Adam Foster, PhD. Candidate Political Science at the University of Hawai'i at Manoa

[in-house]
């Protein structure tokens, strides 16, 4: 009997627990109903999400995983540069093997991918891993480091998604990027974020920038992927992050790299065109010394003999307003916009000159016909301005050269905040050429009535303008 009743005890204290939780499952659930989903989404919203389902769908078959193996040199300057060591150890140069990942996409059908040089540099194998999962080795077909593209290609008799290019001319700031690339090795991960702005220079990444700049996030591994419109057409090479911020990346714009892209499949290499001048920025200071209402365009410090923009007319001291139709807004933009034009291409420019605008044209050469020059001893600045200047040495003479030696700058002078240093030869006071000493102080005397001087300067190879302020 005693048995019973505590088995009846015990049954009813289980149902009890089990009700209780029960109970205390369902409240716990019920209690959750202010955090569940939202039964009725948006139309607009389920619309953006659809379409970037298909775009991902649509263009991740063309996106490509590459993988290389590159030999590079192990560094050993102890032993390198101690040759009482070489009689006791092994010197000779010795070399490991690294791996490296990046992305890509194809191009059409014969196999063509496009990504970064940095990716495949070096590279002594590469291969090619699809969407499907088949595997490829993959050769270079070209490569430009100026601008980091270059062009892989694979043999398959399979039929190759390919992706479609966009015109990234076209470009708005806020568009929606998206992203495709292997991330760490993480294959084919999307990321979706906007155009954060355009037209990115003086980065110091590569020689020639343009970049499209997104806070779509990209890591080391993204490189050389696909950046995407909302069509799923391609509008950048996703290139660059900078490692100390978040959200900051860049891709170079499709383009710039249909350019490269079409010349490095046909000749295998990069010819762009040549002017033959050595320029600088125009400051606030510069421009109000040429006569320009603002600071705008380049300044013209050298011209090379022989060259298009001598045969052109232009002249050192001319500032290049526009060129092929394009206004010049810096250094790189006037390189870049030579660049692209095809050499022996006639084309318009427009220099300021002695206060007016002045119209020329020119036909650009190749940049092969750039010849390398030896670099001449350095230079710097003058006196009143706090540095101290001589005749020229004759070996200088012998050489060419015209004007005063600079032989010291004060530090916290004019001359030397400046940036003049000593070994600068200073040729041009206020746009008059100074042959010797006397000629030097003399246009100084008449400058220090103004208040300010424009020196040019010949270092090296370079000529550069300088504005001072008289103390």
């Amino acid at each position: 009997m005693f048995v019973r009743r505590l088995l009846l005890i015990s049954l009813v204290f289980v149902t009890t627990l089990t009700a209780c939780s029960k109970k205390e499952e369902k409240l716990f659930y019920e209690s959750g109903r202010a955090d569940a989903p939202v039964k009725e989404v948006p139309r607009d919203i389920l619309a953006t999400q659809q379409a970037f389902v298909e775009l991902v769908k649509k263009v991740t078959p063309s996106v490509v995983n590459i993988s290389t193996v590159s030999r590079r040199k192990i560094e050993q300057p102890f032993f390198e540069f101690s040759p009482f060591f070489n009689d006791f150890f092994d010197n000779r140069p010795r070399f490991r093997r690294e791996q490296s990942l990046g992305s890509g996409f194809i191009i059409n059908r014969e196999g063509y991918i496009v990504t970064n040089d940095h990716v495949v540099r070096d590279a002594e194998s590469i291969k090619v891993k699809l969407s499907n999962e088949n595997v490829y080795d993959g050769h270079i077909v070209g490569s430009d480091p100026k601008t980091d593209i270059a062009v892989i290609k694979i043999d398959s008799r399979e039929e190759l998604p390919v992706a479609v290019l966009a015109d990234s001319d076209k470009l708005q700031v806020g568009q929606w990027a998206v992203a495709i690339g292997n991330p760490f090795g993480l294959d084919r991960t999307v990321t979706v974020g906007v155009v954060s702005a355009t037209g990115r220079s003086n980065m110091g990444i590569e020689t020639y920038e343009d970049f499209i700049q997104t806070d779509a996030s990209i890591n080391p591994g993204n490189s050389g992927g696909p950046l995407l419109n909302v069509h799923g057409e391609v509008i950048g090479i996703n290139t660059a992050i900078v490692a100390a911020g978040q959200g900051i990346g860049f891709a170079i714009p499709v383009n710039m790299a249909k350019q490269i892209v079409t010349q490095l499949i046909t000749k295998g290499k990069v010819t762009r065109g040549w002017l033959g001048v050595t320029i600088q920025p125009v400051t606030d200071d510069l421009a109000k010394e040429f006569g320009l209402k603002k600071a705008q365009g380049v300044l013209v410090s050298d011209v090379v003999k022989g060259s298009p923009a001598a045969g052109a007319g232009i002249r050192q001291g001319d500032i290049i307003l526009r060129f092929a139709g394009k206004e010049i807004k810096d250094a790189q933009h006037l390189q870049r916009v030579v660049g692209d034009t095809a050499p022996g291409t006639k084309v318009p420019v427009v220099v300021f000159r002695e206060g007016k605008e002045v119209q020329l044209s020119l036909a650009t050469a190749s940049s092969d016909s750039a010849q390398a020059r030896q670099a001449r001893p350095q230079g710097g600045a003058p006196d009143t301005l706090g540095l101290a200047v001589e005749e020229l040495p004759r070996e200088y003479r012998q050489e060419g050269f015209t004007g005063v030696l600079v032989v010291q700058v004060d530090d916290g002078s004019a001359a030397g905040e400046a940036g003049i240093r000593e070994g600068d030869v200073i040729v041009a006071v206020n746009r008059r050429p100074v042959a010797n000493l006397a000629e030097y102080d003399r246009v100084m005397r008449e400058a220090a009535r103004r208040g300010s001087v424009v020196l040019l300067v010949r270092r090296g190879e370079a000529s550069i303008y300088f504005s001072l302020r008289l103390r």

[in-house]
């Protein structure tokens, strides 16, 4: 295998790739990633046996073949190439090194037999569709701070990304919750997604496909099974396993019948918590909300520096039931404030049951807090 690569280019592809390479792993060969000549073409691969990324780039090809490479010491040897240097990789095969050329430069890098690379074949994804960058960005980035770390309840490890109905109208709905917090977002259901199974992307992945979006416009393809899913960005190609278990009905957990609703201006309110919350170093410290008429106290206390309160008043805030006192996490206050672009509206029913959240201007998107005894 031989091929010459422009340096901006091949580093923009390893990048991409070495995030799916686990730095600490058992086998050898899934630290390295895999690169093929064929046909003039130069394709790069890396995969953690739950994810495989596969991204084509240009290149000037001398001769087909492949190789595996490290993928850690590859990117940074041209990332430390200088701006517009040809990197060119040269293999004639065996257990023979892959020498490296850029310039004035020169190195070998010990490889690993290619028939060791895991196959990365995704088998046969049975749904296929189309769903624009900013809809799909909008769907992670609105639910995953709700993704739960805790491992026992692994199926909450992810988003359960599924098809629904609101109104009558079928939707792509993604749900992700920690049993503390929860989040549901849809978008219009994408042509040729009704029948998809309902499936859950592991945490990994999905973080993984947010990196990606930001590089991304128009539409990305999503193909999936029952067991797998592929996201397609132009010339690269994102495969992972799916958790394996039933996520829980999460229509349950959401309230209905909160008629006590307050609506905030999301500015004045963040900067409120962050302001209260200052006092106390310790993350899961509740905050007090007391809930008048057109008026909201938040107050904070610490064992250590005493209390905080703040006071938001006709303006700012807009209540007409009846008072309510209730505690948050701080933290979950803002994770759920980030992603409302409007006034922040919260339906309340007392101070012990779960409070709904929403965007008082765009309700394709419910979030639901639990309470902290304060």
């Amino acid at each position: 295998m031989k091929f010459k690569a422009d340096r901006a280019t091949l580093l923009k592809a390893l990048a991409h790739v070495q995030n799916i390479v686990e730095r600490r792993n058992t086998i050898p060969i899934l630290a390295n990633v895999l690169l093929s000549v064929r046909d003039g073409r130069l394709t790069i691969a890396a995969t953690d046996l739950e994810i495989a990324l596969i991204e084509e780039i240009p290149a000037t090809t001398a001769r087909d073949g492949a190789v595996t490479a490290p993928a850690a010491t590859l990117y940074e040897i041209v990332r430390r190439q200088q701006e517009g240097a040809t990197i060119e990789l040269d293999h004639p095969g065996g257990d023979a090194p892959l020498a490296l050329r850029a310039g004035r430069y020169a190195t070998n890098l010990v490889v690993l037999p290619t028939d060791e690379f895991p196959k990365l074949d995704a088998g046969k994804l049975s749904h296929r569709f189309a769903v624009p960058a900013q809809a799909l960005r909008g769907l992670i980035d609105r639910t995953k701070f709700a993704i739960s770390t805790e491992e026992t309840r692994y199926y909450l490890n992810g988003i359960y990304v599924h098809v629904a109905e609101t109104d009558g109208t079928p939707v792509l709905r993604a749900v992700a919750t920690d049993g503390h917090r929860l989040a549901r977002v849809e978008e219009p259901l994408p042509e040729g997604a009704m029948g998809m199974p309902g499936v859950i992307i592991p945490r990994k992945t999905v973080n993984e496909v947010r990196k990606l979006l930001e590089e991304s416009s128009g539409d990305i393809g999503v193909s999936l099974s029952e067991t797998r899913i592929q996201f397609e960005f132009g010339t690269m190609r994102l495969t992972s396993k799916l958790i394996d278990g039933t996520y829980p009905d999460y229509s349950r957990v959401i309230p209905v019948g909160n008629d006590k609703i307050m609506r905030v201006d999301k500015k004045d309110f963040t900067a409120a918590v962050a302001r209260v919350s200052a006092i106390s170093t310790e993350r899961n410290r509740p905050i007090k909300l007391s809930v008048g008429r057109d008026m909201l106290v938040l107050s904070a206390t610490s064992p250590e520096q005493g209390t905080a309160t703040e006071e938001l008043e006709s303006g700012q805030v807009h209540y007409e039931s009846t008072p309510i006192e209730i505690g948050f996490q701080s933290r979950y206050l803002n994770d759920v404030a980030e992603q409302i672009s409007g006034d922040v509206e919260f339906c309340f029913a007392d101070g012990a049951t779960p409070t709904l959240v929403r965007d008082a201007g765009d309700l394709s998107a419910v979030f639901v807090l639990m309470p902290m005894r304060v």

The question “can capitalism be replaced?” is far from a new one. In fact, it is at the very core of Marxist theory. To Marxists, it is not a question of “can capitalism be replaced,” but rather “how can capitalism be replaced.” The emerging Accelerationist school of thought, championed by Nick Srnicek and Alex Williams in their provocative “#ACCELERATE MANIFESTO for an Accelerationist Politics”, argues that the only way capitalism can be replaced is by speeding up capitalist development. It advocates pushing capitalism to its absolute limit, until it reaches a breaking point and something new can take its stead. I draw on Stafford Beer's CBC Massey Lectures “Designing Freedom” to articulate the mechanics by which such a change could emerge if capitalism is theorized systemically while also drawing on Steven Shaviro's recent pessimistic commentary on Accelerationism, No Speed Limit: Three Essays on Accelerationism as a cautious lens that perhaps such changes are not possible. Capitalism is resilient and all encompassing. Perhaps, much like the Big Banks of the 2008 global recession, capitalism is too big to fail.